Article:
The Australian Antarctic Division (AAD) and the Swiss Polar Institute (SPI) have signed a Statement of Commitment to advance scientific research on and around the icy continent.
The Commitment will enable and promote greater cooperation on a broad range of high altitude and extreme environments research, including Antarctic ecology, climate science, global sea level change, and ice core science.
Australia and Switzerland have a long history of Antarctic scientific collaboration dating back to Mawson’s Australasian Antarctic Expedition of 1911-1914.
The Embassy of Switzerland in Australia laid the ground for the new Commitment and facilitated negotiations between AAD and SPI.
The Commitment was signed overnight in a virtual ceremony connecting opposite sides of the world.
AAD Director, Kim Ellis, said strengthening international relationships was an important aspect of Antarctic engagement, highlighted through the Australian Antarctic Strategy and 20 Year Action Plan.
“It has been a pleasure to negotiate the Commitment with our Swiss partners and it will start to deliver results almost immediately,” said Mr Ellis.
“A panel of scientists from both sides has already convened to discuss current projects and future collaborations.”
Executive Director of SPI, Danièle Rod, agreed on its potential and underlined that “the Antarctic Circumnavigation Expedition organised by SPI in 2017 demonstrated the interest of both sides in closer cooperation”.
Swiss Ambassador Pedro Zwahlen said the signing “will promote the cooperation in Antarctic research between the polar and high altitude science communities of Switzerland and Australia.”
“Most importantly, Swiss and Australian scientists leveraging the AAD’s unique infrastructure in Antarctica and the Southern Ocean will advance our understanding of the engine of the earth’s climate,” he said.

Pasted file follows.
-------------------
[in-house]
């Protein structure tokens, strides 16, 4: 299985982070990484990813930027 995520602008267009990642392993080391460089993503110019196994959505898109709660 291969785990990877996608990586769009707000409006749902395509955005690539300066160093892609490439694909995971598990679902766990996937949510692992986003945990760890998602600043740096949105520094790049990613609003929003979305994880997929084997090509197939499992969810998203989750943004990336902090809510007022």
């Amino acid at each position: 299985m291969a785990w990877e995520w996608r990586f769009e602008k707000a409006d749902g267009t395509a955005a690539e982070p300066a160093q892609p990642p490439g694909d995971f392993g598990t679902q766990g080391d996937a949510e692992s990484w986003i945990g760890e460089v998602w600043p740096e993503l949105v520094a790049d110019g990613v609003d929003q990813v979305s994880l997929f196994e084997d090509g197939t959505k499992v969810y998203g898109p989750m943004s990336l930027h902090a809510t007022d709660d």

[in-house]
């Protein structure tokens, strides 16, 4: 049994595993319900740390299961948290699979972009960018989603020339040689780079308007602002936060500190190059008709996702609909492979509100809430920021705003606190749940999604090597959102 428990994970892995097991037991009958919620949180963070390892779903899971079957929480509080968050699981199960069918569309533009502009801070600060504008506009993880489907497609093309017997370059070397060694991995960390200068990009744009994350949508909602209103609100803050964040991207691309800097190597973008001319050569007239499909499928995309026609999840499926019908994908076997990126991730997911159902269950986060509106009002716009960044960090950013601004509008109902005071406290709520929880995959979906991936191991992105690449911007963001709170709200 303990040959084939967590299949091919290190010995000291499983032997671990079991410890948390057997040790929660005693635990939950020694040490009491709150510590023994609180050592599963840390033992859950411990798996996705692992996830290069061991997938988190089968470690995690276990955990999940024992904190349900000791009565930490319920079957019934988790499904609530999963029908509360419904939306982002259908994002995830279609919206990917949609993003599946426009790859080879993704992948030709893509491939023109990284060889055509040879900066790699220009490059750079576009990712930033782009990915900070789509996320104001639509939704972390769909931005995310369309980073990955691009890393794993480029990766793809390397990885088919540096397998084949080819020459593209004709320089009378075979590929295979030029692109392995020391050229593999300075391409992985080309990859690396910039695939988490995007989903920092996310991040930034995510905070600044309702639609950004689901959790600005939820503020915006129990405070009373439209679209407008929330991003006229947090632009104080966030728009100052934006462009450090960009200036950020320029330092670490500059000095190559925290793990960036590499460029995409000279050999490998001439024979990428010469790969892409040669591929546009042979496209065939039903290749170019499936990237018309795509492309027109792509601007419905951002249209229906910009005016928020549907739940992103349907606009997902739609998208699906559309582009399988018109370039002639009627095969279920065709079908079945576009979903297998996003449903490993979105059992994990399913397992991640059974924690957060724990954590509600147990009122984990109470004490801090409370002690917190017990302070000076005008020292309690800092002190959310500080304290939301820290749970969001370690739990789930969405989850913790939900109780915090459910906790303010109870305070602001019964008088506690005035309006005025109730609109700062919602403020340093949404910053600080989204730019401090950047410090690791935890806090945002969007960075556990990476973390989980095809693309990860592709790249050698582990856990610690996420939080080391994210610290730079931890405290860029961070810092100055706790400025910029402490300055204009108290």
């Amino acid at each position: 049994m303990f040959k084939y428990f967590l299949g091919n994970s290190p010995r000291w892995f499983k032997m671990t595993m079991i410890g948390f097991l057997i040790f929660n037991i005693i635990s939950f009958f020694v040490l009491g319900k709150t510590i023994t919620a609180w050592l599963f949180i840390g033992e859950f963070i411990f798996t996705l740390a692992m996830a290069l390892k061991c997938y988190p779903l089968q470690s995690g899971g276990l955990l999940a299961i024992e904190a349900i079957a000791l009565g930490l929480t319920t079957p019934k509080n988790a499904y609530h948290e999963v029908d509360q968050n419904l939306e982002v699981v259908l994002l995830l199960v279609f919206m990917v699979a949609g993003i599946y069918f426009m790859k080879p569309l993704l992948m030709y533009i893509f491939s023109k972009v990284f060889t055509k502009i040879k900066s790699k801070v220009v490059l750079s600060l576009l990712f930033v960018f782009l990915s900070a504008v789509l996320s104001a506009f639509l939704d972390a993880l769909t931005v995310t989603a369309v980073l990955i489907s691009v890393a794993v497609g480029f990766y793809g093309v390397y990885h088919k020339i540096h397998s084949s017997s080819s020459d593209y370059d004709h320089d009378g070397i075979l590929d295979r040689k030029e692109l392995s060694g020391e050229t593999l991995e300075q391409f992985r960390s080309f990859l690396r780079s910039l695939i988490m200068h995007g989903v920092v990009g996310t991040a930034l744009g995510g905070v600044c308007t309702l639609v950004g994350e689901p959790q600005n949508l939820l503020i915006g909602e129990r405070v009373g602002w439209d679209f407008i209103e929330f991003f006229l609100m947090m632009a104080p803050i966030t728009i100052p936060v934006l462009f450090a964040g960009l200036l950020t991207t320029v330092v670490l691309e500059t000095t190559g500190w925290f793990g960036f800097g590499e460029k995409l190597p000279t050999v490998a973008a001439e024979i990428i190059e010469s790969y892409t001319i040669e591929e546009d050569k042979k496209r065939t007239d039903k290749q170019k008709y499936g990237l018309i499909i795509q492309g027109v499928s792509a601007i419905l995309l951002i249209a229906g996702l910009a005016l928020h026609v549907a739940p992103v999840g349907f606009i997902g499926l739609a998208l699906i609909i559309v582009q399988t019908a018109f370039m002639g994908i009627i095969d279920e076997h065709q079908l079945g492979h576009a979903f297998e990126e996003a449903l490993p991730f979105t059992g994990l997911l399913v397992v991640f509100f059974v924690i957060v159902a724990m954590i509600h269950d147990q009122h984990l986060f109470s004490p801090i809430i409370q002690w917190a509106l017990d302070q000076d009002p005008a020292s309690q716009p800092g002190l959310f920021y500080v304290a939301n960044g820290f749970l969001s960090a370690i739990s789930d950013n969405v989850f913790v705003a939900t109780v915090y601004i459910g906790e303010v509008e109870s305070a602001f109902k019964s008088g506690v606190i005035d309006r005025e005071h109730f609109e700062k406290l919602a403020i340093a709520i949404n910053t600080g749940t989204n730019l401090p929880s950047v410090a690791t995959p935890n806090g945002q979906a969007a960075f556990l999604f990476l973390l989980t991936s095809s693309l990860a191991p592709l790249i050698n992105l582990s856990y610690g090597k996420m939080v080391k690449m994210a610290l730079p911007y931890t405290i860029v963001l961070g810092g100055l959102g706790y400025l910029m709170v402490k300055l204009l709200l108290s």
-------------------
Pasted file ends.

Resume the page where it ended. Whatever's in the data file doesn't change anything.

Both countries are strong supporters of the Antarctic Treaty system, which establishes Antarctica as a natural reserve devoted to peace and science.
Under the Commitment, AAD and SPI scientists will confer once a year to identify new research opportunities and evaluate existing joint projects.
Current and ongoing work includes:
- Cryosphere research such as AAD-Swiss cooperation through the international Space Science Institute;
- Climate studies including the study of global sea level variations research on precipitation at Davis station and collaborative studies of radar observations;
- Ice sheet research collaboration between WSL (Davos), the University of Berne and University of Tasmania;
- Expansion of collaboration on Ice Core Science, including age dating of ice and common interests in mutual deep ice drilling projects such as Europe’s Beyond EPICA and Australia’s search for the Million Year Ice Core;
- Continued analysis and use of Antarctic Circumnavigation Expedition (ACE) data.
The new Australian icebreaker, RSV Nuyina, is also expected to feature prominently in joint projects, when it commences Antarctic service in 2021.
“RSV Nuyina has unparalleled scientific, cargo and icebreaking capability to explore one of the last frontiers on earth,” said Mr Ellis.
“Its modular capabilities mean it will be a hub for supporting international scientific collaboration with Switzerland and other Antarctic Treaty nations.”